With four gates vacated by TWA and with the demise last year of National Airlines, Philadelphia stepped up its recruiting efforts, only to find Southwest already had US Airways in its sights.

"In June and July last year we came to a conclusion that they had a significant interest," Shull said. "And by early fall it was clear it would all work from a space perspective.

Bob Previdi, a spokesman for Philadelphia's City Council, noted that the airport serves 15 million passengers a year, while Newark, just across the river from New York, serves twice that many with the same number of runways. That fact has hardly gone unnoticed.

"It's a big market, and we're looking at capturing a bigger share of it," he said.

Southwest's May 9 opening in Philadelphia will mark the launch of the city's effort to lure some of that business away from Newark, and BWI at Baltimore, where thousands of passengers in the Philadelphia region have fled to avoid the high prices that US Airways has been able to charge.

Airport officials said they won't slack on efforts to develop other low-cost carriers for the city, as witnessed by the decision in February by Frontier Airlines to initiate flights into Philadelphia May 23.

The word is out

To make its splash as big as possible, Southwest has done more than initiate rock-bottom fares and aggressive schedules. It also has started an advertising campaign over Philadelphia's airwaves, on its billboards and in its newspapers. It's already working, Southwest officials said.

Ask almost any traveler passing through the airport about lower fares coming to town -- at least on the six new routes Southwest will open to Providence, R.I.; Chicago; Las Vegas; Tampa, Fla.; Orlando; and Phoenix -- and they can quote you chapter and verse. Some 14 flights a day will connect Southwest passengers to the airline's 58 connecting cities.

Joe Soeffing, a consultant to architects in Philadelphia who has a major client with an ongoing project in Providence, said the low fares are likely to have an immediate impact on long-suffering business clients like his.

"The money doesn't come out of my pocket because the client pays," said Soeffing. "But when you are talking about the difference between a $900 roundtrip -- and that's what US Airways has been charging, no matter when you book it -- and a $60 trip, that adds up pretty quickly."

With some fares as low as $29 each way, Southwest is planning to fly passengers for only a little more than the cost of a Greyhound bus ride, noted Philadelphia Airport's Shull.

Joe O'Brien of Philadelphia, whose own travel activities dropped significantly since he retired, said he was nonetheless enthused at Southwest's decision to launch service to Phoenix, where he travels a couple of times a year.

"I usually call a travel agent, and price isn't a huge deal to me," said O'Brien. "I'm usually more concerned over whether I'm going to get a window seat. But Southwest has a great reputation; if I can save some money with them, I'm ready for that."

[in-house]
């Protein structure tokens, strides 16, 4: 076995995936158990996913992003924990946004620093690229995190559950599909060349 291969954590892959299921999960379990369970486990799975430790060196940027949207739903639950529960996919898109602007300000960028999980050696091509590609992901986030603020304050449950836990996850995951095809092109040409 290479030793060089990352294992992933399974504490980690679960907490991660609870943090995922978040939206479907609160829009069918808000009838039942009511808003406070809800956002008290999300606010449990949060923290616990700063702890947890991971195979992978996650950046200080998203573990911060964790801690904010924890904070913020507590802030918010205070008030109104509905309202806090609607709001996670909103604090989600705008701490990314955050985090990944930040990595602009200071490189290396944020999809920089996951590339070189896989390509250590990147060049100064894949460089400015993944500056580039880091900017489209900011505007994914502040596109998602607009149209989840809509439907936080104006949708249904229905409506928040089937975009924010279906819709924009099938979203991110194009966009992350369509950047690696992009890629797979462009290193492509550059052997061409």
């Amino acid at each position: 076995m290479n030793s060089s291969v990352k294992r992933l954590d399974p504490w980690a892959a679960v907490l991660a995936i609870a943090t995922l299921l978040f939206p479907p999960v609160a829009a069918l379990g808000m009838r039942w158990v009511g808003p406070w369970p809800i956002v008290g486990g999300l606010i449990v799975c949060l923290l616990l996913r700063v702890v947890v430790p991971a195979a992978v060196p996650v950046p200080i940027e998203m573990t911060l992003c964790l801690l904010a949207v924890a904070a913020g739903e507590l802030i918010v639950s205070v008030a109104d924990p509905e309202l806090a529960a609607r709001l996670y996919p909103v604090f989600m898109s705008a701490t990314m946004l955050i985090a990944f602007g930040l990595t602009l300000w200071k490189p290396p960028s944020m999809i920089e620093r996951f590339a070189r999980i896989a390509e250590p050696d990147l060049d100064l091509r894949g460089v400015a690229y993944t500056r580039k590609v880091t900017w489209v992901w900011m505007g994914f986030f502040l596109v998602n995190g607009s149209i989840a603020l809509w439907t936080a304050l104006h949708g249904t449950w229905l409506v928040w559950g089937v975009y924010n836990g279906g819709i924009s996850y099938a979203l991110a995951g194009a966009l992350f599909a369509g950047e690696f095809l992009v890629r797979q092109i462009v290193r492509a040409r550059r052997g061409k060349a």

Survival instinct

There is plenty of concern that the new competitive environment could drive US Airways into financial ruin. Philadelphia operations supply about 25% of US Airways' revenue, which would be about $1.7 billion annually based on its reported 2003 revenue of $6.8 billion. The airline said it anticipates losing $40 million in revenue to SWA this year alone on Philadelphia operations and projects a loss of as much as $150 million next year (an independent study puts that figure as high as $250 million).

At present, US Airways controls about 68% of the flights in and out of Philadelphia. Despite the bottom-line implications for US Airways, the city council's Previdi said the city carefully considered that issue and its potential economic impact and remains confident that US Airways will survive the new environment.

"The competition will be a case of Macy's and Gimbel's, and I think that will be good for everyone," he said. "We certainly understand US Airways' issues, and we are looking forward to a long and profitable relationship with them."

Not everyone is quite that confident that US Airways will survive the increased competition, not only in Philadelphia but from low-cost carriers that are beefing up their operations in other hub cities across the country.

US Airways angst

Henry Harteveldt, a travel industry analyst with Forrester Research in San Francisco, said it is important to realize that Southwest's challenge to US Airways "is not happening in isolation. Frontier, AirTran, ATA are all trying to take a piece of the action," he said. "US Airways is being challenged on multiple fronts by multiple players."

He called Southwest an "inspired culture," where employees like to wear company T-shirts to work and are enthusiastic about their jobs. "In a way, they are like rebels with a cause," he said.

US Airways, on the other hand, has become a company with internal angst and with a product that fewer people want because of pricing. Still, while its future "doesn't look very bright," competition is more likely to help than hurt the company, Harteveldt predicted.